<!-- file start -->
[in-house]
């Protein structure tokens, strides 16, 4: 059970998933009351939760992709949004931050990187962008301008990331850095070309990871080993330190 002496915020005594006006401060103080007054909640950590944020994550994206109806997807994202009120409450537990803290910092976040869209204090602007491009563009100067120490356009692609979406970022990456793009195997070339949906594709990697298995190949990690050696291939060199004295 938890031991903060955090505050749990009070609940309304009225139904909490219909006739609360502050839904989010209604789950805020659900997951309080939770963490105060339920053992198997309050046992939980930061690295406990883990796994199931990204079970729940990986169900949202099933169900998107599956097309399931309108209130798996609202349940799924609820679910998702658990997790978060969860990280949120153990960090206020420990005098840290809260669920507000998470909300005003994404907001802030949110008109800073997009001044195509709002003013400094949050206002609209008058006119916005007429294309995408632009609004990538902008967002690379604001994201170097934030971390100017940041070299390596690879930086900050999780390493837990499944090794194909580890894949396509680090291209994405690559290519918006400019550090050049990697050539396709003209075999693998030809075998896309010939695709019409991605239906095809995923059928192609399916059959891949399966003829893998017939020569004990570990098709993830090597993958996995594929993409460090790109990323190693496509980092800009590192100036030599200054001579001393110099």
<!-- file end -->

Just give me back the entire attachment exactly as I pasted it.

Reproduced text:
[in-house]
């Protein structure tokens, strides 16, 4: 059970998933009351939760992709949004931050990187962008301008990331850095070309990871080993330190 002496915020005594006006401060103080007054909640950590944020994550994206109806997807994202009120409450537990803290910092976040869209204090602007491009563009100067120490356009692609979406970022990456793009195997070339949906594709990697298995190949990690050696291939060199004295 938890031991903060955090505050749990009070609940309304009225139904909490219909006739609360502050839904989010209604789950805020659900997951309080939770963490105060339920053992198997309050046992939980930061690295406990883990796994199931990204079970729940990986169900949202099933169900998107599956097309399931309108209130798996609202349940799924609820679910998702658990997790978060969860990280949120153990960090206020420990005098840290809260669920507000998470909300005003994404907001802030949110008109800073997009001044195509709002003013400094949050206002609209008058006119916005007429294309995408632009609004990538902008967002690379604001994201170097934030971390100017940041070299390596690879930086900050999780390493837990499944090794194909580890894949396509680090291209994405690559290519918006400019550090050049990697050539396709003209075999693998030809075998896309010939695709019409991605239906095809995923059928192609399916059959891949399966003829893998017939020569004990570990098709993830090597993958996995594929993409460090790109990323190693496509980092800009590192100036030599200054001579001393110099």